Just Because A Private Lender Is Licenced, Does That Make It A Safer Investment?
“Is an un-licenced pilot safer than a licenced pilot?”
Mortgage law expert Matthew Bransgrove from Bransgrove Lawyers discusses aspects of private mortgage lending.
In this video you will learn;
- What the regulatory environment is for private lenders
- How a mortgage is managed from an investors point of view
- How to know whether to trust a licenced lender
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Watch the video and/or read the transcript below
Question: What makes you so highly qualified to discuss aspects of
private mortgage lending?
Matthew: Well, private mortgage lending is our bread and butter. It’s
what we’ve been doing for many years. It’s the backbone of the
firm. I’ve been studying all aspects of the law in relation to
my chosen field, mortgage lending, and I’ve written a textbook
called “The Essential Guide to Mortgage Law in New South Wales.”
I write a lot of papers. So I keep up with all the law.
We have a lot of mortgage enforcement matters, so we spend a lot of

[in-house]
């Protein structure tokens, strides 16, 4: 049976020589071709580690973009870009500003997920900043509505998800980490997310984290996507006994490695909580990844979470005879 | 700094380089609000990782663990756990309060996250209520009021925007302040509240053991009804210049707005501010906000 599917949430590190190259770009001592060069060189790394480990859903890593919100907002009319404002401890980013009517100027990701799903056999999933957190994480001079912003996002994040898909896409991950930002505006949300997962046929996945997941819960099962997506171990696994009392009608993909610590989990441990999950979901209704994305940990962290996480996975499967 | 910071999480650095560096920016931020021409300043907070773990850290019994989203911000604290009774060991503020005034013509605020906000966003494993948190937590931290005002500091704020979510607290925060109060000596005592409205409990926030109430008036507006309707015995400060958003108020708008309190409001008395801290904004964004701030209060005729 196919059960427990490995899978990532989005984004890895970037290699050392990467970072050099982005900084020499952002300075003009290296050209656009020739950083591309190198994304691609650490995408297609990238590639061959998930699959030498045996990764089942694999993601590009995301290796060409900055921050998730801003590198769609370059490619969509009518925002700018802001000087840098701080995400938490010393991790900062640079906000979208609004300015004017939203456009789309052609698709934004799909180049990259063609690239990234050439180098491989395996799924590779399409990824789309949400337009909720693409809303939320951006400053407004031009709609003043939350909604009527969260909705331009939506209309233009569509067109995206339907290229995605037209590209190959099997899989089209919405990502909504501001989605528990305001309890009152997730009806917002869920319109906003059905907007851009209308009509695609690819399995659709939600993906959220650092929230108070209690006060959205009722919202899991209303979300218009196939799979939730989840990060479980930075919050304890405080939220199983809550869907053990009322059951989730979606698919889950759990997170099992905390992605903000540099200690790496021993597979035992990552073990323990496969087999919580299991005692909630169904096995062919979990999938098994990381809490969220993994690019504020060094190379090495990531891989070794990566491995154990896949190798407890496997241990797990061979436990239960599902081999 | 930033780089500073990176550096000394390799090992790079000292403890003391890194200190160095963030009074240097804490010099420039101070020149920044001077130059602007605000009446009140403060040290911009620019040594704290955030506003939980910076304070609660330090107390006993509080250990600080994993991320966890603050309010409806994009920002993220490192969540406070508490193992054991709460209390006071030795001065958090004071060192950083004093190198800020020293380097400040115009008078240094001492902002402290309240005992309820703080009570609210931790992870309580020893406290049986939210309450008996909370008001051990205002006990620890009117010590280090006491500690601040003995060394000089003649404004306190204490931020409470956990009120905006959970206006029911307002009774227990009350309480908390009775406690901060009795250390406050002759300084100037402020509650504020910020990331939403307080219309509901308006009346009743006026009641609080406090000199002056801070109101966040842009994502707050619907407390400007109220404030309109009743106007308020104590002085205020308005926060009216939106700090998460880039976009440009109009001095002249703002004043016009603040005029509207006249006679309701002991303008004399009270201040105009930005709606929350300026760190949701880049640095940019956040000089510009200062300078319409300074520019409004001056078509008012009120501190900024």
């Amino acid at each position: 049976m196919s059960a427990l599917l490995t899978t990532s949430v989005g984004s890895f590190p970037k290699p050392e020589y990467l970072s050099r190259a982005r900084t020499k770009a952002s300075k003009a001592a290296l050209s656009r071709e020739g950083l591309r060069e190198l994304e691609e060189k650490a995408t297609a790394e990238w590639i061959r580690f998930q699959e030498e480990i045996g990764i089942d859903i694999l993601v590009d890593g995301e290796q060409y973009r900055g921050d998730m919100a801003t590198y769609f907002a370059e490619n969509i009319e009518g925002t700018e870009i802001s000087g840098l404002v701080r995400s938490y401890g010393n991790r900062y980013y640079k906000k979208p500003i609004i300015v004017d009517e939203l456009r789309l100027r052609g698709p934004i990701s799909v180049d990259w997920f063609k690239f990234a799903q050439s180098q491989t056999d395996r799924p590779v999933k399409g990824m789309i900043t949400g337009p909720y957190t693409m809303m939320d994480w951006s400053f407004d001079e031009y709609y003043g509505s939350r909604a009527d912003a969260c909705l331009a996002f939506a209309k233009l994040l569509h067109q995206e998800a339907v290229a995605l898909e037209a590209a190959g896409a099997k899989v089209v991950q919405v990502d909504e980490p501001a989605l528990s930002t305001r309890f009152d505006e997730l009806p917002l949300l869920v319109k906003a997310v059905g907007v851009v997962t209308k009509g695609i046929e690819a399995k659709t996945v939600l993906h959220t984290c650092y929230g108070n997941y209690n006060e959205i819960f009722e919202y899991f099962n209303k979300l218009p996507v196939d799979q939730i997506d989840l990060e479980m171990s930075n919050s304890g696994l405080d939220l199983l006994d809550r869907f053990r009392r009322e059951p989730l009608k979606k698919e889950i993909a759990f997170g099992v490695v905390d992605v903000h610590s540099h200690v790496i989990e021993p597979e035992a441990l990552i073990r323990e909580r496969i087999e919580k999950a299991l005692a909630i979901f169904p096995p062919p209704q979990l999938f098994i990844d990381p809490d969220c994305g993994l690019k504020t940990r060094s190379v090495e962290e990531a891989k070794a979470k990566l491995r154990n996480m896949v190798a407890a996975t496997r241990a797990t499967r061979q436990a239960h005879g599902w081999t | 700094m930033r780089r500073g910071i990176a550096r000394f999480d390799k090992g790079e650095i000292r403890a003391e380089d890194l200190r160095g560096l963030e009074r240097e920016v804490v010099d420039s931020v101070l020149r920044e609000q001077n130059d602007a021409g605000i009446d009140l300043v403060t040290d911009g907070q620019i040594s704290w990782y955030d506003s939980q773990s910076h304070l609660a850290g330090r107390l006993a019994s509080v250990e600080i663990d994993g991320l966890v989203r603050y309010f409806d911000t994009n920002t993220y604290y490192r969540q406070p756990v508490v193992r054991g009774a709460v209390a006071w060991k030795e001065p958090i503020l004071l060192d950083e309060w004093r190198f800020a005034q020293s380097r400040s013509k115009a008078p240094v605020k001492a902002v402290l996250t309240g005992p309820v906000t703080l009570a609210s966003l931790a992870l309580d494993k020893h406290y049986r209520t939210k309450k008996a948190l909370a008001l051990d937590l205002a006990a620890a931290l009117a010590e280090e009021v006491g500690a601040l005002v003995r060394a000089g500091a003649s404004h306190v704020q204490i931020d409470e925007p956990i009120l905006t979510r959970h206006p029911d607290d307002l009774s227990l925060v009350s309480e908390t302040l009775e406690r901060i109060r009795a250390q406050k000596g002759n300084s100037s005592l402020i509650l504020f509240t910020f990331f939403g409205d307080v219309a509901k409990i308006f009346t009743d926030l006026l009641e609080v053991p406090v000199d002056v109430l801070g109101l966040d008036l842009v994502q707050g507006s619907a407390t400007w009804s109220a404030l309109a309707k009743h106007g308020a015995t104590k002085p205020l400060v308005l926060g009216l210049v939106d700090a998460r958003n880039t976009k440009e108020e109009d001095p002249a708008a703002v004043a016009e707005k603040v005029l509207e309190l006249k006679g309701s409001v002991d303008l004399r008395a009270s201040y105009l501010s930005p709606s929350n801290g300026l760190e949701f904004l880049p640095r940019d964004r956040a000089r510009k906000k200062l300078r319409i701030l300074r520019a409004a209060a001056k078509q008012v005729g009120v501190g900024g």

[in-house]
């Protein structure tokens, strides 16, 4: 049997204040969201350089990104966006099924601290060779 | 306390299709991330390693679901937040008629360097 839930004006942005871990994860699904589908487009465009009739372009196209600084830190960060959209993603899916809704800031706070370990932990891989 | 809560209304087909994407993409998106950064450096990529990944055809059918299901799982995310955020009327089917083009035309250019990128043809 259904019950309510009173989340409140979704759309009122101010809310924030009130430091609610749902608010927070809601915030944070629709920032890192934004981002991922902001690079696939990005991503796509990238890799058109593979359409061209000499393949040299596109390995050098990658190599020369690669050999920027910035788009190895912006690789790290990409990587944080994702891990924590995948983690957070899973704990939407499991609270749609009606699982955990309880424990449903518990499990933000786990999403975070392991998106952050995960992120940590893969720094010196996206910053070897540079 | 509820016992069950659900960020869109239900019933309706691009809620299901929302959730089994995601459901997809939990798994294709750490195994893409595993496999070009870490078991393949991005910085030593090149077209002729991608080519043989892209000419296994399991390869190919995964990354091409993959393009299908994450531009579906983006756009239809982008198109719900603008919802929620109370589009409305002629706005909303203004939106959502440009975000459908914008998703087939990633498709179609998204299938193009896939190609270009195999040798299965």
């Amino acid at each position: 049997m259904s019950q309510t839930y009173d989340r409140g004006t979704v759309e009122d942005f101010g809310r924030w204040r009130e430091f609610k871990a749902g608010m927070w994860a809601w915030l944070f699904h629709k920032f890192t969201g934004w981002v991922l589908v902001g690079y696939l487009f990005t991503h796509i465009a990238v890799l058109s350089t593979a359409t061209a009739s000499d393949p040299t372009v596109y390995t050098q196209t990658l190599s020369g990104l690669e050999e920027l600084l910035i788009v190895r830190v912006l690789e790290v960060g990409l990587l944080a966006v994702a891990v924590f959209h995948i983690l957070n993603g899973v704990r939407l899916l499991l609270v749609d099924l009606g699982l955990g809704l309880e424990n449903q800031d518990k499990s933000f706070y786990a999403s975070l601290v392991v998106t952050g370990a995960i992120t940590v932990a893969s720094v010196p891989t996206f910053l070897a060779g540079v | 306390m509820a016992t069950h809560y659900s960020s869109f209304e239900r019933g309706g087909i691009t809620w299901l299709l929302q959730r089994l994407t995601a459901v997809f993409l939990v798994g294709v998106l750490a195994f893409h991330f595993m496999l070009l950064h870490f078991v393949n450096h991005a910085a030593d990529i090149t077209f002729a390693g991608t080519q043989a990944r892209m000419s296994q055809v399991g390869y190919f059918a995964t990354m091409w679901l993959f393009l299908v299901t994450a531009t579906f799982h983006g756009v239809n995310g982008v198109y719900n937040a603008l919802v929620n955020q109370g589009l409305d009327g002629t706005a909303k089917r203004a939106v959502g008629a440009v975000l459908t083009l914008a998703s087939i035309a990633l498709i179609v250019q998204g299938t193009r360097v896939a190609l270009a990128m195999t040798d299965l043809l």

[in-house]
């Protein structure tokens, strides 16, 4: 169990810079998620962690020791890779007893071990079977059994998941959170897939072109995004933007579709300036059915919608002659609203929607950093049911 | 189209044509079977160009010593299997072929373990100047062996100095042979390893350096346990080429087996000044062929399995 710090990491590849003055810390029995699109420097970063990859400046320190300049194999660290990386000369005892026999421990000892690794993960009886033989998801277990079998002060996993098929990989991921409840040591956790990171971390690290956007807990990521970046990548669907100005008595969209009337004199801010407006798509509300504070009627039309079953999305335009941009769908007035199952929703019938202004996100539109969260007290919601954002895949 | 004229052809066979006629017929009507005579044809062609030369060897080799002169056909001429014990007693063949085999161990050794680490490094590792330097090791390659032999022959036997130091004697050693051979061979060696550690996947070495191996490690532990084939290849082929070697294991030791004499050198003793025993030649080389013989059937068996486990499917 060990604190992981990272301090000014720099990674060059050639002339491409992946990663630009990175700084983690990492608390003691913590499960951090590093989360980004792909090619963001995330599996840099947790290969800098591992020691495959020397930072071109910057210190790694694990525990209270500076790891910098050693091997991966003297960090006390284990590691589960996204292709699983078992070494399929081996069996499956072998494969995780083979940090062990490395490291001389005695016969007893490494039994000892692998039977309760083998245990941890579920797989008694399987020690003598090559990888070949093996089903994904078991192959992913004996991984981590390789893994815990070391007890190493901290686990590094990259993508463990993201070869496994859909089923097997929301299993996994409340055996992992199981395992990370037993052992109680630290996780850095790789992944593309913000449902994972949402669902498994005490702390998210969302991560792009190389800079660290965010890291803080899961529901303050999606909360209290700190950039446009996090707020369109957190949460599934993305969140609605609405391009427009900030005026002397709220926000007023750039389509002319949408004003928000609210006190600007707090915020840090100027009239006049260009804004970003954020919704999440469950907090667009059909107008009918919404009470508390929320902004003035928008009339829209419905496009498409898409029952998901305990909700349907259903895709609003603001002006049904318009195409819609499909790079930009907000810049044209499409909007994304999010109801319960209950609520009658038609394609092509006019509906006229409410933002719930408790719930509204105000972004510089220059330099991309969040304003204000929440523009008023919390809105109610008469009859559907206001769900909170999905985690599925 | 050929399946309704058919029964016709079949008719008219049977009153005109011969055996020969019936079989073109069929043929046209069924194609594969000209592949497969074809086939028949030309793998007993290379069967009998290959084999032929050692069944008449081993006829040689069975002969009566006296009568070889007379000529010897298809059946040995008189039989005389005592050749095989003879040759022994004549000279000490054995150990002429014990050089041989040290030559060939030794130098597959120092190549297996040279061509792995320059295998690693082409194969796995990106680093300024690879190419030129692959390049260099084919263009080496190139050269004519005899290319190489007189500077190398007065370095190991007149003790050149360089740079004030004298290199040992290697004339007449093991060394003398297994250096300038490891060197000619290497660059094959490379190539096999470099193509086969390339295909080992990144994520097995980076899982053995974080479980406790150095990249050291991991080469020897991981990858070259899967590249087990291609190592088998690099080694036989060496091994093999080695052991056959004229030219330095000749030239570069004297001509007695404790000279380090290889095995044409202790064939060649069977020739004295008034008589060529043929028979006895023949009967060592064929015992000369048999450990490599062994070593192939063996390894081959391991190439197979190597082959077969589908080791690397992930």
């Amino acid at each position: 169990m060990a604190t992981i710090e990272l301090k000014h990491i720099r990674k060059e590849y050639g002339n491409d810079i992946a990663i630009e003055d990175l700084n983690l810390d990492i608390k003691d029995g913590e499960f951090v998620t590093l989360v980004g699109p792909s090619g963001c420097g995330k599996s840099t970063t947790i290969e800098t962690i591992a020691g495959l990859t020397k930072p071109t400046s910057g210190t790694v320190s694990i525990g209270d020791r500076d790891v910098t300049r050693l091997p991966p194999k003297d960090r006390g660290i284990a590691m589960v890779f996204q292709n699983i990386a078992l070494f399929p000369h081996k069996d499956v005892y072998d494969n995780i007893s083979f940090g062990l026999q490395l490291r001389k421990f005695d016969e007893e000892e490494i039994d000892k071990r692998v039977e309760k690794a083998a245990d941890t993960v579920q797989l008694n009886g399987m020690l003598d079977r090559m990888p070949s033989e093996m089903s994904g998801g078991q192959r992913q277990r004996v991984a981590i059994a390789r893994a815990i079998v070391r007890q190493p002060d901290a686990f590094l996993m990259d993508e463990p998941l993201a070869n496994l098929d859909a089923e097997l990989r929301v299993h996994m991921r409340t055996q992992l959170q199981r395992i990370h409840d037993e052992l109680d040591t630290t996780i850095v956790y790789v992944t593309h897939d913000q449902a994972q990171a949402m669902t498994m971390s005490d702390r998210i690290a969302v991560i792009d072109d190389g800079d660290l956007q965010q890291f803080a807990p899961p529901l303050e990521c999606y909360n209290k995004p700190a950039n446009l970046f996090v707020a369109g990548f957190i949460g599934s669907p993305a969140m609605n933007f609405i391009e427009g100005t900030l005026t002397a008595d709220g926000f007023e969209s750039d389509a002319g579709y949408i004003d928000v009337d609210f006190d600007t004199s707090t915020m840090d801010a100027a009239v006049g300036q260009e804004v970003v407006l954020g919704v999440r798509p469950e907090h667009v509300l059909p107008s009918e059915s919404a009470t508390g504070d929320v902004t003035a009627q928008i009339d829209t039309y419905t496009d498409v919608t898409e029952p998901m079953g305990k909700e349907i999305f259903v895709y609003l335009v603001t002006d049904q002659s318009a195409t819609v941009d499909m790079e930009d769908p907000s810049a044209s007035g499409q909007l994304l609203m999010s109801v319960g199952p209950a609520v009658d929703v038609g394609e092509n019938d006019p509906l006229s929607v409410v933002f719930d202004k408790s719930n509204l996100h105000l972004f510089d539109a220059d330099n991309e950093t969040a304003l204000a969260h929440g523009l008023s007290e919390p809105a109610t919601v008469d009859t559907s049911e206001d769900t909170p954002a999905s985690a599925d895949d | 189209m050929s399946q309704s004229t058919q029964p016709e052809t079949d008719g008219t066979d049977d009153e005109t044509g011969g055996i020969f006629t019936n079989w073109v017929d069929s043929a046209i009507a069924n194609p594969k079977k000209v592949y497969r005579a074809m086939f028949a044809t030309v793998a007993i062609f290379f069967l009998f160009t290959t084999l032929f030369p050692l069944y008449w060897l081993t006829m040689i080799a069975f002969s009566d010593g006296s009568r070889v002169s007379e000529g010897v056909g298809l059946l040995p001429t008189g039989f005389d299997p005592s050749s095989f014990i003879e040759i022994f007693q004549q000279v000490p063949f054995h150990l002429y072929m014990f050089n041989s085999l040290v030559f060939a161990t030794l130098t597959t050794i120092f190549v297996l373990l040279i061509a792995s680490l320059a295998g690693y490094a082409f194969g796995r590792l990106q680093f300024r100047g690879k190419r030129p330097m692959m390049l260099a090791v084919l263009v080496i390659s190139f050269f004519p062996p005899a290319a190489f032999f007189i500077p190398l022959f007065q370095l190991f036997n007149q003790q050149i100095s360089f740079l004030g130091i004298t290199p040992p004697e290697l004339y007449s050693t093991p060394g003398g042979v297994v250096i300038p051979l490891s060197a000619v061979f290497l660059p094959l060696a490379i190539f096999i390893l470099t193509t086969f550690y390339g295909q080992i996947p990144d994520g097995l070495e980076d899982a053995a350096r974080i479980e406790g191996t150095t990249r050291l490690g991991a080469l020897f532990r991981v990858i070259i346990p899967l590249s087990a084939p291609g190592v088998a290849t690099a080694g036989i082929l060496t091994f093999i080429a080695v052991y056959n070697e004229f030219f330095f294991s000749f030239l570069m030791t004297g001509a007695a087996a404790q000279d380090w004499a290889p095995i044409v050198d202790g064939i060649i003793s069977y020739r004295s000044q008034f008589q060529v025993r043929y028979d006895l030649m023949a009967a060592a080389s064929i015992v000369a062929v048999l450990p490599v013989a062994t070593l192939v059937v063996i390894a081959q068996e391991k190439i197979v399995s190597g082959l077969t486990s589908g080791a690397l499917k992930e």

time in court at the [core phase]. So we have both practical and
theoretical honing of our skills on a weekly basis.
Question: Is mortgage law a very specialised field?
Matthew: It depends how deep you want to go. A mortgage is a vanilla
product. It’s like the conveyance of a land. Every time someone
buys a property, it gets conveyed to them 90% of the time. They
gear it so there’s always a mortgage.
However, when you go beyond just a mom and dad loan from a bank,
things do start to get complicated. Construction finance is very
complicated. Mezzanine finance can be quite complicated. I’m not
talking about the actual mechanics of it. The mechanics are
quite simple. But the subtleties of the law can be quite
One minefield, for example, is guarantees. It’s settled law that if
you interfere with a guarantee, let’s say you let off one of the
guarantors and you don’t tell all the other guarantors, that can
actually act to release the other guarantors. Now, if one of
your security properties is reliant on a guarantee that you’ve
accidentally released not meaning to, then you can actually lose
your security, which means you’ve lost your investment.
So when you get into private mortgage lending, it’s not the sort of
thing you’d want the solicitor who did your grandma’s will who
works above the fish and chips shop, it’s not the sort of thing
you get him to do.
Question: What is the regulatory environment for private lenders?
Matthew: The industry has multiple layers of regulation coming from
different angles, if you like. So there’s a lot of consumer
protection regulation which is designed to protect borrowers.
But there’s also a whole lot of investor protection regulation
designed to protect investors.
That said, we live in a free country. So if a person who has a chunk
of money they want to invest chats to someone at the golf course
who wants to borrow money, there’s no regulation whatsoever.